You entered your second Core Set 2019 prerelease match feeling extremely cautious, and promising never to underestimate an opponent again. That was the result of a hard lesson from your first opponent, who dropped three Goblin Instigators onto the battlefield during your last game, made you chuckle, and then surprised you with a well-timed Inspired Charge. And so it goes, as they say.
It turns out that your current opponent learned the same lesson, except that the harbinger of his demise was a Trumpet Blast. “I had a Daybreak Chaplain in play,” Huo explains, “but two blockers and an extra 1 life weren’t going to cut it against seven attackers.”
“We’re a long way from the usual ‘play removal, flyers or big creatures’,” you admit.
You glance at your cards. “Uhh . . . sure,” you say.
“That’s the only thing on your side that can block flyers, right?”
“Yeah. Are you attacking with your Angel of the Dawn, then?”
“I am most certainly attacking with my Angel of the Dawn. Take 3 damage?”
You scratch out another number from your scorepad. “That puts us at 4 life each.”
“I might as well seal the win, then,” Huo says, casting the last card in his hand. A Pegasus Courser is probably the last thing you want to see, if only because you now need to worry about two flyers on your opponent’s side of the table.
Ironically, you do have a Shock in your hand, which is more than enough to satisfy your definitions of “removal”. Even if it’s capable of cutting Huo’s life total in half, however, you don’t have the means to take advantage of this. On top of that, both Huo’s Pegasus Courser and Angel of the Dawn are likely to shrug off 2 damage, so there’s not much you can do but pray for a good draw.
Incredibly enough, your deck comes through with a Spit Flame, which is enough to take out any of Huo’s creatures by itself. Unfortunately, your opponent still presents a problem for you: if you take out one of Huo’s flyers, the other will continue to raise the pressure. On top of that, Huo has a good stable of blockers that he’s all too willing to use.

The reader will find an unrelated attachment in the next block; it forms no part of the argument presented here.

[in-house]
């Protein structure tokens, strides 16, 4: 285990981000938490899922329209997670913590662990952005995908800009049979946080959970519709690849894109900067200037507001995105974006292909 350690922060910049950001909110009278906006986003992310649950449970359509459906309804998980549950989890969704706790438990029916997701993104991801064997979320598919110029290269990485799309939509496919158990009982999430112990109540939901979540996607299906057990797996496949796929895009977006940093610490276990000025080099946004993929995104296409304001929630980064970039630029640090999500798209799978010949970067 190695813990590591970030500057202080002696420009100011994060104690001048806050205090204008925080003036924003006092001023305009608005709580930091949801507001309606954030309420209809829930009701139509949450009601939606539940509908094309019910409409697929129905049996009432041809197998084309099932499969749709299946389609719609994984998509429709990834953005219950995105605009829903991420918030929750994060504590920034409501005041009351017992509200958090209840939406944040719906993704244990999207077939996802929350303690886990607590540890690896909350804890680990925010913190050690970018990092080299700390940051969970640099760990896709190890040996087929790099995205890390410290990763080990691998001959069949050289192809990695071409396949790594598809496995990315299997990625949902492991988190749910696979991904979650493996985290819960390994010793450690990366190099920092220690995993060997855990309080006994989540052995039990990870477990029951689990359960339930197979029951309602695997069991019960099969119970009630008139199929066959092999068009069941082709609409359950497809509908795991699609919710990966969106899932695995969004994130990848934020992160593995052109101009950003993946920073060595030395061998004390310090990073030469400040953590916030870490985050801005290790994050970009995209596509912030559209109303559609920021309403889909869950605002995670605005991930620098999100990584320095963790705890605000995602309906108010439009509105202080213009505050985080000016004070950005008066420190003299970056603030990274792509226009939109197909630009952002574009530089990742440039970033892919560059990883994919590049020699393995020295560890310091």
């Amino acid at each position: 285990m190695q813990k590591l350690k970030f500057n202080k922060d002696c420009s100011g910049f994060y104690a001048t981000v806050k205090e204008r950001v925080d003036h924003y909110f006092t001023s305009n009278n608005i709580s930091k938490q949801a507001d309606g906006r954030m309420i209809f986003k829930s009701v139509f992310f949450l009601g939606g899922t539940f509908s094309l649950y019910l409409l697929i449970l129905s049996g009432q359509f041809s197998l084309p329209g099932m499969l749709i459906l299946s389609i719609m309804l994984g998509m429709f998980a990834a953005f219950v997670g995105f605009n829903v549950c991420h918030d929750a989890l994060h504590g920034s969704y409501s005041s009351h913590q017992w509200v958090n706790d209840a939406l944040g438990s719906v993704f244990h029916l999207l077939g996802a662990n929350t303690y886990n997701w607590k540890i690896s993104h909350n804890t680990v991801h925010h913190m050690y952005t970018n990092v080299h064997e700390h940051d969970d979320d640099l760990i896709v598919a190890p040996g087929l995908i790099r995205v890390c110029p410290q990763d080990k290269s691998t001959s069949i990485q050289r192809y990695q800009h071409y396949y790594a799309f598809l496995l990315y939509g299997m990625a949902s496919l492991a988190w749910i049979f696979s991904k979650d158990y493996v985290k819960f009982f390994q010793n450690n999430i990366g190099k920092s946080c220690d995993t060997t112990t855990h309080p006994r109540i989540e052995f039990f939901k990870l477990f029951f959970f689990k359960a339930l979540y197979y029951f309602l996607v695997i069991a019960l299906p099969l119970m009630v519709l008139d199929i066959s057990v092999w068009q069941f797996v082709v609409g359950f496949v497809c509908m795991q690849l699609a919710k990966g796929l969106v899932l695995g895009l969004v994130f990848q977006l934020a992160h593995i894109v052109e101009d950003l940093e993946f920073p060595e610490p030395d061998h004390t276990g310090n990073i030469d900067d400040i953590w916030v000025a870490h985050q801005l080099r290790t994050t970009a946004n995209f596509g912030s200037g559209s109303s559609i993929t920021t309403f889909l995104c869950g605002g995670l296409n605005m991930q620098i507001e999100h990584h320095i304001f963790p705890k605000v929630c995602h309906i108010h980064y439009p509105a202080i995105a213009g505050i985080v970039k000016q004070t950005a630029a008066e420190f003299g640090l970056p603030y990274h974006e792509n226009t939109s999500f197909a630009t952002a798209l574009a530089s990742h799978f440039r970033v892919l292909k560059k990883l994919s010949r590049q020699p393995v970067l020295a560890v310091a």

You study the board and try to figure out a way to end this game in your favor. You’d rather not start this day with a 0-2 record, after all. But then again, you wouldn’t be here if you didn’t think you couldn’t handle the strain . . .
It is the start of your first main phase. Defeat Huo before the beginning of his next combat phase.
You are at 4 life, with the following cards in play:
- Goblin Motivator
- Dragon Egg
- Catalyst Elemental (with your Infernal Scarring attached)
- Brawl-Bash Ogre
- 4 Swamp
- 4 Mountain
You have the following cards in your hand:
You have not yet played a land this turn. You do not know the identities or order of any of the remaining cards in your library.
Huo is at 4 life and has no cards in his hand. He has the following cards in play:
- Druid of the Cowl
- Pegasus Courser
- 2 Giant Spiders
- Bristling Boar
- Angel of the Dawn (tapped)
- Hieromancer's Cage (exiling your Gargoyle Sentinel)
- 4 Forest (three tapped)
- 5 Plain (four tapped)
If you think you’ve got a great solution in mind, don’t put it in the comments! Instead, send it to email@example.com with the subject line “Puzzle — Can’t Stand the Heat” by 11:59 P.M. EST on Sunday, July 15, 2018. We’ll include the best ones in next week’s article along with the next puzzle!
Last Week’s Puzzle
Correct solutions to last week’s puzzle were received from Addison Fox, Preston Mazzei, Sean Patrick Keatley, Hyman Rosen, Russell Jones, Adam McNeilly, Duel Thyer, Norman Dean, Ryou Niji, Matthew Rogers, Chris Billard, Paul Simpson, James Ogier, Greg Dreher, Michael Feldman, Madeline Henry, David Arnold, Gene Beal, and Subrata Sircar.
The original version of this puzzle had a slight error that deprived Plaxcaster Frogling of its three +1/+1 counters. This was corrected relatively quickly, since the frog mutant’s ability is critical to this one. “Vorinclex, Voice of Hunger gives us lots of mana to make liberal use of Plaxcaster Frogling's ability,” Chris Billard writes.“In the end, this will force Desdemona to break her own contract.”
“The trick to this one is that we don't have to win this turn,” Duel Thyer notes. “We just have to find a way to stop our opponent from winning when we say ‘go’. Fortunately, we have everything that we need to force them to kill one of the required four demons of the contract on our end step . . . but this is going to take a little set-up work.”
You have just enough mana to pull this off, as Gene Beal writes:
“We survive the upkeep trigger,” Norman Dean adds, “but we're not out of the woods yet. That Blood Artist means that Desdemona still has a non-combat route to victory, even through our Ensnaring Bridge.”
In the end, the only victim here is probably the designers’ intent. “This is not the way Shroud and the Reaper from the Abyss’ ability usually plays out,” Subrata Sircar muses.